A tax is not a “price” for anything, including “civilization.” This is because taxes are levied on each person whether the benefit derived from the public goods produced with their help justifies the cost to him or not. He is forced by the state to pay the “price” whether “civilization,” or what the state in its fatal conceit imagines to be one, is worth to him or not.
People find it indisputable, for example, that the government of the city they live in ought to produce roads. The relevant attitude may be, well, what is to be done? I mean, we “need” the roads. How else can they be produced? It’s true that the roads will either be built or not. If they are built, then some people in the community will lose, and others will benefit. It may be argued that if in the final accounting, building the roads conduces to the overall good (perhaps with some form of hypothetical compensation from the winners to the losers), then they should be built. But that’s not the issue at all. The issue that the harm to those who lose is not morally neutral but in fact is unjust.
Let it not be said that the state owns all land. No sane individual or group or entire community would ever agree to grant the mayor allodial ownership over all the land in the city, such that they would end up mere tenants on his land, with the concomitant natural obligation to pay rent to the state which the state can dub “taxes.”
Perhaps people can agree to proclaim, “Let certain areas in the city be owned collectively. Let us then hire Jones to manage these areas bidding him to improve them one way or another.” Yet whence Jones’ power to tax? The taxes do not discriminate properly. Some people will not profit but rather lose from the exchange of the public goods for their tax money. Inflicting such a loss via a coerced “exchange” is straightforwardly unjust.
What then is the correct exchange rate between justice and utility? Let there be some people to whom the roads (or whatever) are not worth the money the state extorts from them. Moreover, among them is one philosopher who goes around teaching a novel doctrine that even the state may not commit injustices and that taxation is theft. These teachings are eloquent and stir people’s hearts, jeopardizing the entire road-building project. Would it be Ok for the state to murder this philosopher in order to allow the construction to proceed without any irritating snags? Why not? If it’s Ok to throw some citizens under a bus figuratively by making them pay more in taxes than they are willing for the roads, what is wrong with throwing them under a bus literally?
In short, if you will tax for a road, will you also kill for one? And if not, why not?
This also impinges on the idea of state “supremacy.” Some may argue that from the conjunction of the facts that (1) x, say again, roads, is economically a public item, and (2) the state desires to produce x, and (3) the state has overwhelming power to crush any individual who might object to paying the tax to finance x, it follows that the state is justified in imposing the tax. But let Smith be the head of a Mafia crime family. He decides that it would be “good” for his fellow townsmen to have some y, also a public thing, say, a subway. Moreover, he has access to loyal well-armed henchmen who comprise a capable paramilitary force. He then goes door-to-door and demands contributions from individuals and local businesses for the construction of the subway. In this case, all three criteria are also satisfied. It does not seem to follow that Smith would be in the right to lay his own taxes on the people. But if the state can tax (or murder) for the “greater good,” why can’t Smith? Or is there perhaps some advantage in fully centralizing the sources of injustices in one individual or organization called “state”?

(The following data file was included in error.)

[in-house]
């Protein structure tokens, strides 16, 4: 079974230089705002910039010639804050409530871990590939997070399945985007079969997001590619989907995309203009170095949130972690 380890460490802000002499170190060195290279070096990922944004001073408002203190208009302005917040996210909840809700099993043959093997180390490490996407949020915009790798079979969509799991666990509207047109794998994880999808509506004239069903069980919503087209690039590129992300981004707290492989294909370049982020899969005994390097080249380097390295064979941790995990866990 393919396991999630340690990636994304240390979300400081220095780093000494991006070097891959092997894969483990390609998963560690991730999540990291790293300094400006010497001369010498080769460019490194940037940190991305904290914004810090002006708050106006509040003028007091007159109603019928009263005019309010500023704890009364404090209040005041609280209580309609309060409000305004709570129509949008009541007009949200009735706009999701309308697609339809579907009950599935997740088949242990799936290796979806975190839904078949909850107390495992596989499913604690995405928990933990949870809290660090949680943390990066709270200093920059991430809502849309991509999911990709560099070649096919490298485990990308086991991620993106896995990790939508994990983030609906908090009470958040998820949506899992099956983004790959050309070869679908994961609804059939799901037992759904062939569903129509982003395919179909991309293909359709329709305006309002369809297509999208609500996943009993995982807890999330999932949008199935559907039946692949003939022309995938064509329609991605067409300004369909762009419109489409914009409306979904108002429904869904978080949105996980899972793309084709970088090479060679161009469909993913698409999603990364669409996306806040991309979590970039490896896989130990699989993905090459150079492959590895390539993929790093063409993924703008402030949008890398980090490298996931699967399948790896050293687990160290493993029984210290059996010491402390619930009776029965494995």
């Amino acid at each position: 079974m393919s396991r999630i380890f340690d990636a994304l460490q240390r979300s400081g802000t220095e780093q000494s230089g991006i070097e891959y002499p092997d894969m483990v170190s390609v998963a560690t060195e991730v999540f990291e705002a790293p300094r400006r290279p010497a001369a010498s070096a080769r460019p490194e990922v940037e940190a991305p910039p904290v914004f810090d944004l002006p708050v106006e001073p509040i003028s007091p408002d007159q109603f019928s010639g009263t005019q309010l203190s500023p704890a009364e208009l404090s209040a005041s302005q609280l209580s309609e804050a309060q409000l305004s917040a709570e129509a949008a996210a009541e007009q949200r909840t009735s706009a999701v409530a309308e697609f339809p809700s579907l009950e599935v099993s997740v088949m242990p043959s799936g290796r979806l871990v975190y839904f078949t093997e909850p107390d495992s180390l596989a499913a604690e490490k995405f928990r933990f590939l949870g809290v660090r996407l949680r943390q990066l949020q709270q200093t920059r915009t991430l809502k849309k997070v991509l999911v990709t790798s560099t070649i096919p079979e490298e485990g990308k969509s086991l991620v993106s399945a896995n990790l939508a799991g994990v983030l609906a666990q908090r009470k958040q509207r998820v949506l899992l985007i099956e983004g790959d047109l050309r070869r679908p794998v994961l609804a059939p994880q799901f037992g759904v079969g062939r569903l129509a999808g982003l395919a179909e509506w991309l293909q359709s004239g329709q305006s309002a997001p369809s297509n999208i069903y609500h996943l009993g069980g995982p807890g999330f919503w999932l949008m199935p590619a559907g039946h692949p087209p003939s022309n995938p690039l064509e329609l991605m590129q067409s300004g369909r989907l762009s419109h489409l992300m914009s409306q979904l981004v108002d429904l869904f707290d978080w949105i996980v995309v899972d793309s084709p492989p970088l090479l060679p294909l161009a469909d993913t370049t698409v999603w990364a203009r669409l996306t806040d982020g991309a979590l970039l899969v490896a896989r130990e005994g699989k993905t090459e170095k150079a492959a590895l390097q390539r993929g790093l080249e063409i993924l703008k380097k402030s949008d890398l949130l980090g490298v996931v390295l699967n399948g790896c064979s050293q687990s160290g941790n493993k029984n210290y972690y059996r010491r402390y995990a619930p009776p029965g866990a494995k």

Certainly decentralization down to local level can make the problem less pointed, in that people who feel their taxes are too high will migrate out of their cities and into more suitable to them communities. But it will not eliminate it.
Pure consequentialism, such as utilitarianism, may be able to justify government extortion and coercion. It may even allow taxation while proscribing murders, if the latter would cause an unbecoming diminution of total utility.
A somewhat more plausible and flexible moral theory is called “deontology with thresholds”: “A threshold deontologist holds that deontological norms govern up to a point despite adverse consequences; but when the consequences become so dire that they cross the stipulated threshold, consequentialism takes over… A may not torture B to save the lives of two others, but he may do so to save a thousand lives if the ‘threshold’ is higher than two lives but lower than a thousand.” Thus, the threshold for doing evil for the sake of the roads could be above the wickedness of robbery but below that of murder. The state (however organized) will then “non-fanatically” or “pragmatically” tax the people without their consent but still refuse to kill the dissenters.
Utilitarianism would commend any action, regardless of how criminal, which improves things on the whole. Threshold deontology allows each person to use his own criteria for where to draw the line: there may be no objectively right answer. It can thus disallow some beneficial yet unjust actions. According to such moderate deontology, one would make the morally difficult decision as best he can and learn to live with it, without shame or regret.
Note that even if state coercion can be justified, it does not follow that one has a duty to pay the tax that makes him worse off. A person who shrewdly evaded such a tax need not feel any qualms for his perfectly reasonable and even praiseworthy actions.